by Walker John
College students are constantly becoming victim to the distant due-date. Three days become one day, one day becomes 12 hours, and suddenly it’s 2:00 a.m. and you’re desperately trying to complete a five-page essay before class in the morning.
The number of students who take part in this practice of waiting until last minute isn’t small either. During a 2007 meta-analysis, Dr. Piers Steel, University of Calgary psychology professor, found that 80 percent to 95 percent of college students are guilty of procrastination.
A big factor in student procrastination is the distracting presence of the internet and social media as it allows us to escape the frustrations of difficult assignments, and can keep us occupied for hours. Some students even have to turn their phones off to avoid constantly going back and forth between social media and their assignment.
Procrastination is caused by more than just distractions, however, especially in more extreme cases.
According to Dr. Timothy A. Pychyl, a psychology professor at Carleton University, the trend of procrastination in college students stems from a sense of self-doubt. Based on his experimental findings, students worry that their work will be inadequate while also fearing that success will raise others’ expectations of them.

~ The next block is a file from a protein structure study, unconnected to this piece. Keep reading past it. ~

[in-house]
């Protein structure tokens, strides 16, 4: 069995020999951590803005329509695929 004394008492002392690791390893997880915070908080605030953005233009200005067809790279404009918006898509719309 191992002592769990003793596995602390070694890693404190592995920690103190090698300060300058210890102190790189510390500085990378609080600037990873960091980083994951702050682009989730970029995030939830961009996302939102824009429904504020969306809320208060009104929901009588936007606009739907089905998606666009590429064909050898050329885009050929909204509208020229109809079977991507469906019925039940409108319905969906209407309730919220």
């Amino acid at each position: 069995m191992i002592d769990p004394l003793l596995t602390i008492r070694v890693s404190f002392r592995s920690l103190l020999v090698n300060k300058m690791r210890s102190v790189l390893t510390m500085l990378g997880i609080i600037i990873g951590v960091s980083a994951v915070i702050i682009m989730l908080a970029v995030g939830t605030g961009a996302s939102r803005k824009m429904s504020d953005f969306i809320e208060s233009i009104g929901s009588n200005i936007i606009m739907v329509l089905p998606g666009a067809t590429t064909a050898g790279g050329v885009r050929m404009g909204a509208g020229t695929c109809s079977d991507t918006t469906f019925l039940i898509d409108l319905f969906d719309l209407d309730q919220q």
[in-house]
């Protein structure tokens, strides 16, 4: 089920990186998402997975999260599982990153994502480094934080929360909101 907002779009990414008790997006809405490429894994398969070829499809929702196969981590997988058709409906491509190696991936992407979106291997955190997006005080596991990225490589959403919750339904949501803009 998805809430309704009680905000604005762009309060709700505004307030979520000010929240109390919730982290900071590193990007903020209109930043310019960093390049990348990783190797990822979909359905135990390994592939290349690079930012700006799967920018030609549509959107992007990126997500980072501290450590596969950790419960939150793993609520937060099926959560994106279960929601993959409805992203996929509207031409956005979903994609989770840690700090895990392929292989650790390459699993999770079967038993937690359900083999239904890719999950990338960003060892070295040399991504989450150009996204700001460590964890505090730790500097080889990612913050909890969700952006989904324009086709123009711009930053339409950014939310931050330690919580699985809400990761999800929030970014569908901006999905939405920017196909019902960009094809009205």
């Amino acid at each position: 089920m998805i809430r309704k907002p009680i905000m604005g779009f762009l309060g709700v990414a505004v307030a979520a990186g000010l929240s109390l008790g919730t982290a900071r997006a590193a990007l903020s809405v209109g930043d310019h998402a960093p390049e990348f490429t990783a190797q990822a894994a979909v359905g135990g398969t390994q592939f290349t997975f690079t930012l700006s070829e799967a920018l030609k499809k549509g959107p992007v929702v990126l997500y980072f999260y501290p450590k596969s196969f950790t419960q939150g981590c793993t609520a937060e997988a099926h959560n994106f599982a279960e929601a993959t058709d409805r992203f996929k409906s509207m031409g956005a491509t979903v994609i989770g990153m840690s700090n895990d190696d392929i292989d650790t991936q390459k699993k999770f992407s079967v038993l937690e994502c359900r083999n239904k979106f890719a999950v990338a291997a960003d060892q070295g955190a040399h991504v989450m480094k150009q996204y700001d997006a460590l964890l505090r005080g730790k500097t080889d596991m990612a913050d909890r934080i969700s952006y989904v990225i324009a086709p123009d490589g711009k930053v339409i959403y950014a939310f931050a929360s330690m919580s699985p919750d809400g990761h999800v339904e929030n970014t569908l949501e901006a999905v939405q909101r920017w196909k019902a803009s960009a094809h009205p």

“As students, you’re always being pushed to your depths—that’s what learning is,” Pychyl said, according to the American Psychological Association.
As procrastination becomes habitual, it can hinder the performance of students mentally and physically. The stereotypical image of caffeine-induced, late night study sessions in college is reality for many students. The National Institutes of Health reports that sleep deprivation in college students has been linked to lower GPA’s because sleep affects concentration, memory, and the ability to learn.
The University of Georgia Health Center reports that sleep deprivation results in a lowered immune system, making students more likely to contract illnesses. This is especially concerning for college students as they are living in small dorms with many people where illnesses can spread easily.
To combat procrastination and its negative effects, students should set aside designated time to work on assignments. Depending on the assignment, disconnecting from the internet and shutting off their phones would also be very beneficial in avoiding distractions. Furthermore, by completing assignments early, students have more opportunity to revise and look over their work which creates a sense of confidence and prevents self-doubt.